Do you ever worry about how menopause can affect your brain? Symptoms such as brain fog get talked about a lot, but a new study has revealed that women eventually adapt to many of the changes.
“Our study suggests that the brain has the ability to find a new normal after menopause in most women,” said lead author Lisa Mosconi.
The research, from Weill Cornell and the University of Arizona, showed that a woman’s brain structure, energy consumption and connectivity are all affected during menopause. While that might sound alarming, the good news is that it's mainly temporary. The professionals believe increased blood flow and the production of ATP (a molecule that acts as an energy source for cells) will compensate for those changes.
Dr Jessica Caldwell, director of the Women’s Alzheimer’s Movement Prevention Center at Cleveland Clinic, revealed that women’s brains are “actually coming to somewhat similar levels in terms of structure and function post-menopause as they had pre-menopause.”
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There is an area of caution, though. The findings indicated that women with a higher risk of developing Alzheimer’s disease (because of a genetic variant) accumulated more of a protein called amyloid beta during perimenopause than women without this genetic variant. Plaques of the amyloid beta protein are often linked to the development of Alzheimer’s.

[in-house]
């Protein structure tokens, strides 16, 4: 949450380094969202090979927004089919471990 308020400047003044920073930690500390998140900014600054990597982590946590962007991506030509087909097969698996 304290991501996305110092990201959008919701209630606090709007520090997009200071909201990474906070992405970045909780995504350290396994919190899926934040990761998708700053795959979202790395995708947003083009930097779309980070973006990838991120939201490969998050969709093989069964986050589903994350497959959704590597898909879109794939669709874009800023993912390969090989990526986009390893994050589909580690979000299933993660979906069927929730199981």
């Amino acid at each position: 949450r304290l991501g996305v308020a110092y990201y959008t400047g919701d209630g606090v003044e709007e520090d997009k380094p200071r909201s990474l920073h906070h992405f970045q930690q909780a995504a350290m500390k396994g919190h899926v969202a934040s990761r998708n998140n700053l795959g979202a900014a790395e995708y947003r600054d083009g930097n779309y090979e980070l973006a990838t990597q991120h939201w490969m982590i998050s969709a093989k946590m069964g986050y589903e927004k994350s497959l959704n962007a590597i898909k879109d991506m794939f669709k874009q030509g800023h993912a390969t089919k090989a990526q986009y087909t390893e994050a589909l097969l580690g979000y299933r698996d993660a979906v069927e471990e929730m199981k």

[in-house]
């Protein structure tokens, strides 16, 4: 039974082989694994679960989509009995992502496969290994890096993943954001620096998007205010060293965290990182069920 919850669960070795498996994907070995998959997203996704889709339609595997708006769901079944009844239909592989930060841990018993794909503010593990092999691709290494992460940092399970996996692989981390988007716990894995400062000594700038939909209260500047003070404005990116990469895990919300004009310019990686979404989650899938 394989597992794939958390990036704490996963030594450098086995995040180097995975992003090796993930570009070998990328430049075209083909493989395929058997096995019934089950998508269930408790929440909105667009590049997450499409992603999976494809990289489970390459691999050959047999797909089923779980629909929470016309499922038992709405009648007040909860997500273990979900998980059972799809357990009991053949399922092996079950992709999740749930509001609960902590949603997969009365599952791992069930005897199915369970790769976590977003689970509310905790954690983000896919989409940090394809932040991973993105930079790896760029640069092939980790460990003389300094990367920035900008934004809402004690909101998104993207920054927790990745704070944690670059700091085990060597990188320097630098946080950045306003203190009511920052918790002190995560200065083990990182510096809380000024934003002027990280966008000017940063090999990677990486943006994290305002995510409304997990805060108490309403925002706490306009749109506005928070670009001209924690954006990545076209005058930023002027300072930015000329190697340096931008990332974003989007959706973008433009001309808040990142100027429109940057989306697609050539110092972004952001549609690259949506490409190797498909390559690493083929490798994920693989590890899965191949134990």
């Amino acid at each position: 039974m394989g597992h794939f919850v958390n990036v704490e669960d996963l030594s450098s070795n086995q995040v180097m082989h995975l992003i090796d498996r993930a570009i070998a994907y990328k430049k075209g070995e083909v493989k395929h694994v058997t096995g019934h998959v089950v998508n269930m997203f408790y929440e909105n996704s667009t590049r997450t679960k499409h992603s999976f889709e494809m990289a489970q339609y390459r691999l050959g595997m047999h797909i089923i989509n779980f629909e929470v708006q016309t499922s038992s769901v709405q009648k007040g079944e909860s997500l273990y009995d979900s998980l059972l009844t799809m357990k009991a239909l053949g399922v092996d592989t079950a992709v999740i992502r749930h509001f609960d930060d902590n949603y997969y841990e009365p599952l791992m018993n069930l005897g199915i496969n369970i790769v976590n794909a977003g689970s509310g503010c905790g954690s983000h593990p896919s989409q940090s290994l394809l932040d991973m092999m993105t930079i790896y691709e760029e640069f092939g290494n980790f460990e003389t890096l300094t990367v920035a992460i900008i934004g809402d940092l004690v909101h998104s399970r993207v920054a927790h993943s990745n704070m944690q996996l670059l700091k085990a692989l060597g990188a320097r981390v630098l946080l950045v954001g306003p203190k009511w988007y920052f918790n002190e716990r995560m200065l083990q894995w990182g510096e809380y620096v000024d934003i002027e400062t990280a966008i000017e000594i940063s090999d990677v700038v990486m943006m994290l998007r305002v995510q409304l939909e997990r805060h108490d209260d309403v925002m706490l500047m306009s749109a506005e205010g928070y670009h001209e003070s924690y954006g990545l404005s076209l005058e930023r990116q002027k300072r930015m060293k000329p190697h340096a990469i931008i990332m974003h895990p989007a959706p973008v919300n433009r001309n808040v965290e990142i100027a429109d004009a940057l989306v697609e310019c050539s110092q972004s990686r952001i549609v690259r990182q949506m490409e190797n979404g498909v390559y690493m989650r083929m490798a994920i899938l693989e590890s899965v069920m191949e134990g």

While that's not the best news, the research does lend itself to uncovering more reasons why certain health issues arise in women as they age.
“This research could show why women with risk [for Alzheimer’s] do then show significant and potentially more rapid decline than men after a certain point,” Dr Cadwell stated.
There is currently not much information about how menopausal changes affect women's health later in life, but more research is being conducted all the time.
You can read the study in full on Scientific Reports. If you are experiencing menopause, you may also find menopause apps and books such as The Shift by Sam Baker helpful. Plus, w&h can advise you on many other issues, such as treating menopausal acne, and finding the appropriate menopausal supplements.
Danielle is a writer for woman&home and My Imperfect Life, where she particularly enjoys covering lifestyle and entertainment news. She was previously the editor of Time Out New York Kids and a news editor at Elite Daily. When she's not working, you can find her reading a good book and enjoying a cup of coffee. Follow her @dvwrites.
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